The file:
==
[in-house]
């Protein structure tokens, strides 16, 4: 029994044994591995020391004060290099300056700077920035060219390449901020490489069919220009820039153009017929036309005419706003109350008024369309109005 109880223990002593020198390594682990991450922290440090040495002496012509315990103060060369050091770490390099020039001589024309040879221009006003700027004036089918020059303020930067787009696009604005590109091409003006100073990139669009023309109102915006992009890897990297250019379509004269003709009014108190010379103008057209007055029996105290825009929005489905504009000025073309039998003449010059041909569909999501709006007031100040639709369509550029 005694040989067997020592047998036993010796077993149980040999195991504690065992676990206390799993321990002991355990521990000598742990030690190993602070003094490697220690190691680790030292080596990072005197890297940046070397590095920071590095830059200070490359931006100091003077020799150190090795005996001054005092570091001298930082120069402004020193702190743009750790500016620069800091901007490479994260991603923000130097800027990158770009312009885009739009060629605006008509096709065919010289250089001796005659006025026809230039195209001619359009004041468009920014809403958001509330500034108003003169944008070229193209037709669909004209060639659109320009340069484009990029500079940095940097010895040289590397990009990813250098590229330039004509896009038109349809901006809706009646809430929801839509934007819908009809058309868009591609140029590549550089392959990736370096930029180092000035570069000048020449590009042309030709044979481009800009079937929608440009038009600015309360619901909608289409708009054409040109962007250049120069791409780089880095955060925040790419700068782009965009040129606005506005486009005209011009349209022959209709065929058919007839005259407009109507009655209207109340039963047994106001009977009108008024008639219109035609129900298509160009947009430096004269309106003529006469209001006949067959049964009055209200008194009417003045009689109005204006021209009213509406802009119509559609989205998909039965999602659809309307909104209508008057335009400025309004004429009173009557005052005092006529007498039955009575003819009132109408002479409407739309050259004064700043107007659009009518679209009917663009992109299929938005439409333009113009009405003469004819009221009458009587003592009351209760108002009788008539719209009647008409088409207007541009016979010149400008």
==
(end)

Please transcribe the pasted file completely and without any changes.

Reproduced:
[in-house]
């Protein structure tokens, strides 16, 4: 029994044994591995020391004060290099300056700077920035060219390449901020490489069919220009820039153009017929036309005419706003109350008024369309109005 109880223990002593020198390594682990991450922290440090040495002496012509315990103060060369050091770490390099020039001589024309040879221009006003700027004036089918020059303020930067787009696009604005590109091409003006100073990139669009023309109102915006992009890897990297250019379509004269003709009014108190010379103008057209007055029996105290825009929005489905504009000025073309039998003449010059041909569909999501709006007031100040639709369509550029 005694040989067997020592047998036993010796077993149980040999195991504690065992676990206390799993321990002991355990521990000598742990030690190993602070003094490697220690190691680790030292080596990072005197890297940046070397590095920071590095830059200070490359931006100091003077020799150190090795005996001054005092570091001298930082120069402004020193702190743009750790500016620069800091901007490479994260991603923000130097800027990158770009312009885009739009060629605006008509096709065919010289250089001796005659006025026809230039195209001619359009004041468009920014809403958001509330500034108003003169944008070229193209037709669909004209060639659109320009340069484009990029500079940095940097010895040289590397990009990813250098590229330039004509896009038109349809901006809706009646809430929801839509934007819908009809058309868009591609140029590549550089392959990736370096930029180092000035570069000048020449590009042309030709044979481009800009079937929608440009038009600015309360619901909608289409708009054409040109962007250049120069791409780089880095955060925040790419700068782009965009040129606005506005486009005209011009349209022959209709065929058919007839005259407009109507009655209207109340039963047994106001009977009108008024008639219109035609129900298509160009947009430096004269309106003529006469209001006949067959049964009055209200008194009417003045009689109005204006021209009213509406802009119509559609989205998909039965999602659809309307909104209508008057335009400025309004004429009173009557005052005092006529007498039955009575003819009132109408002479409407739309050259004064700043107007659009009518679209009917663009992109299929938005439409333009113009009405003469004819009221009458009587003592009351209760108002009788008539719209009647008409088409207007541009016979010149400008």